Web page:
Omarosa Manigault Newman was among the stars who attended Wednesday night’s Los Angeles premiere of Michael Moore’s “Fahrenheit 11/9,” which resembled a get-out-the-anti-Trump-vote rally.
The former White House aide and “Unhinged” author predicted that the worst is yet to come for the Trump White House.
“I think the results of the Mueller investigation are going to rock Washington in a way that no other investigation has,” Manigault Newman said. “The midterms, if he loses Congress, will make Trump very petulant. I think the investigation will show the kind of corruption I witnessed with my own eyes.”
“No one could have imagined this for me,” she added. “Standing here in Los Angeles instead of being in the thick of it in D.C. is strange. I thought I’d leave the White House after a year and become a lobbyist.”
Moore and other attendees, meanwhile, stressed the importance of the voting blue during the midterm elections.
“He’s running for re-election on Nov. 6, 2018, not 2020,” Moore declared on the red carpet at the Academy of Motion Picture Arts and Sciences.
It’s no accident that the documentary is opening a mere seven weeks before the midterm elections. Moore — who warned in 2016 that Trump was going to win the presidency — said he can’t predict what’s coming this time around.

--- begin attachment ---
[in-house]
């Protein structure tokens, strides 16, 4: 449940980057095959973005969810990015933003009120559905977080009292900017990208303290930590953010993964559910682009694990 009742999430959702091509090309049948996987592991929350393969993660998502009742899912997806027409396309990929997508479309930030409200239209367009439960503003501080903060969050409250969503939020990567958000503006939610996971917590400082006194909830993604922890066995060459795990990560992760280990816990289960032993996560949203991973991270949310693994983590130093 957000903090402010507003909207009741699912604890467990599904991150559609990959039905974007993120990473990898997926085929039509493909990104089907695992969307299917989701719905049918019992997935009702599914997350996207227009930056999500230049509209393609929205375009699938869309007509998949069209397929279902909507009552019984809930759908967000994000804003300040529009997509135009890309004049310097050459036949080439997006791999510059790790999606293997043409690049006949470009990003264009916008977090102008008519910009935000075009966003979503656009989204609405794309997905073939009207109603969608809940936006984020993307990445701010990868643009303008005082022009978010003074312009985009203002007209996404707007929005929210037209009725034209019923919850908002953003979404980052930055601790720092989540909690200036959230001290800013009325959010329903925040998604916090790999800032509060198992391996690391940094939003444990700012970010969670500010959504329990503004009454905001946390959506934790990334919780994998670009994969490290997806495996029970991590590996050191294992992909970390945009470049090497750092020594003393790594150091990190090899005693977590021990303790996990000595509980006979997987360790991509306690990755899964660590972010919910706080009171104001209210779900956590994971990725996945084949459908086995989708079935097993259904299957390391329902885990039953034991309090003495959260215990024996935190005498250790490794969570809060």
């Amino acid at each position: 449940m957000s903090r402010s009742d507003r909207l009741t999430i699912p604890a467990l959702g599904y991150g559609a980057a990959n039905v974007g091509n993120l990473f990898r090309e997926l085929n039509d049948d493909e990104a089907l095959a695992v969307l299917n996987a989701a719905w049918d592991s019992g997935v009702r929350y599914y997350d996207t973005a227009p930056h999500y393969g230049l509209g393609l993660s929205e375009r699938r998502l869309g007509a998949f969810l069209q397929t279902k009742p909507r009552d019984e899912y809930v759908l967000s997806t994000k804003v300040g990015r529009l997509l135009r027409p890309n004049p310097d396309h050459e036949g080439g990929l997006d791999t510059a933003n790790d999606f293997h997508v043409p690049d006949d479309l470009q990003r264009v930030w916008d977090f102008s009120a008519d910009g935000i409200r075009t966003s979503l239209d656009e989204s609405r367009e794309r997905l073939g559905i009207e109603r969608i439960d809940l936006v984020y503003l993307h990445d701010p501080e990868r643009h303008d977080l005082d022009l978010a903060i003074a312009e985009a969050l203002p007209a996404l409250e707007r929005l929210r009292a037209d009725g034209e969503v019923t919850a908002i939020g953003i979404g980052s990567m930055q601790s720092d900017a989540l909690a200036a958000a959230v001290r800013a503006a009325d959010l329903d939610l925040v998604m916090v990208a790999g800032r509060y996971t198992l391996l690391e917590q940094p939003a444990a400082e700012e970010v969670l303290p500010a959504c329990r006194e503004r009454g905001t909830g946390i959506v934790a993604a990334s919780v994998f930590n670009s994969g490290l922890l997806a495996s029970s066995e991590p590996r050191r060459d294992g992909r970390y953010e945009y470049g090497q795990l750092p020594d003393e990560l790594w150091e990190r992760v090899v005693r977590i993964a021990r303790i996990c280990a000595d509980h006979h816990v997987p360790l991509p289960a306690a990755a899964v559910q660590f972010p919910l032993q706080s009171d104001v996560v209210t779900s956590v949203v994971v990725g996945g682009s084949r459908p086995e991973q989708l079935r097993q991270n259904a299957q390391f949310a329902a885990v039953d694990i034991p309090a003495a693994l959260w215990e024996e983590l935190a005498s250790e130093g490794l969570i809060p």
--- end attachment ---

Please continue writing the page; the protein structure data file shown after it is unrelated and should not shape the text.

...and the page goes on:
“I can’t even think about what’s next because I’m so full of righteous fear about what we’re facing here,” Moore said. “This is it. This film I hope will do the job that I need it to do. I believe this film is going to mobilize people.”
The premiere included a post-screening Q&A with Alyssa Milano. Moore emphasized that progressives have been too docile in comparison to Trump backers and recounted what Steve Bannon once told him: conservatives are winning because they go for head wounds while Democrats have pillow fights.
Moore said traditional liberal positions — the right to abortion, increasing the minimum wage, and stronger Wall Street regulations — are supported by the majority.
“We’re the majority — we need to act like it,” he added. “Every single bit of energy needs to be devoted to getting people out to vote this Nov. 6.”
Moore said he won’t be seeking elective office. “I became the first person in Michigan to be elected at age 18 when I ran for school board,” Moore said. “Then I retired at 22. I’m not interested.”
Longtime activist Milano said she might run for office in a decade or so. “I wouldn’t run for office until my kids, who are seven and four, are out of high school,” she said.
Jenifer Lewis, who is in the film, was back on her second red carpet in three days. She wore a Nike ensemble at the Emmys to support the company’s campaign for Colin Kaepernick.
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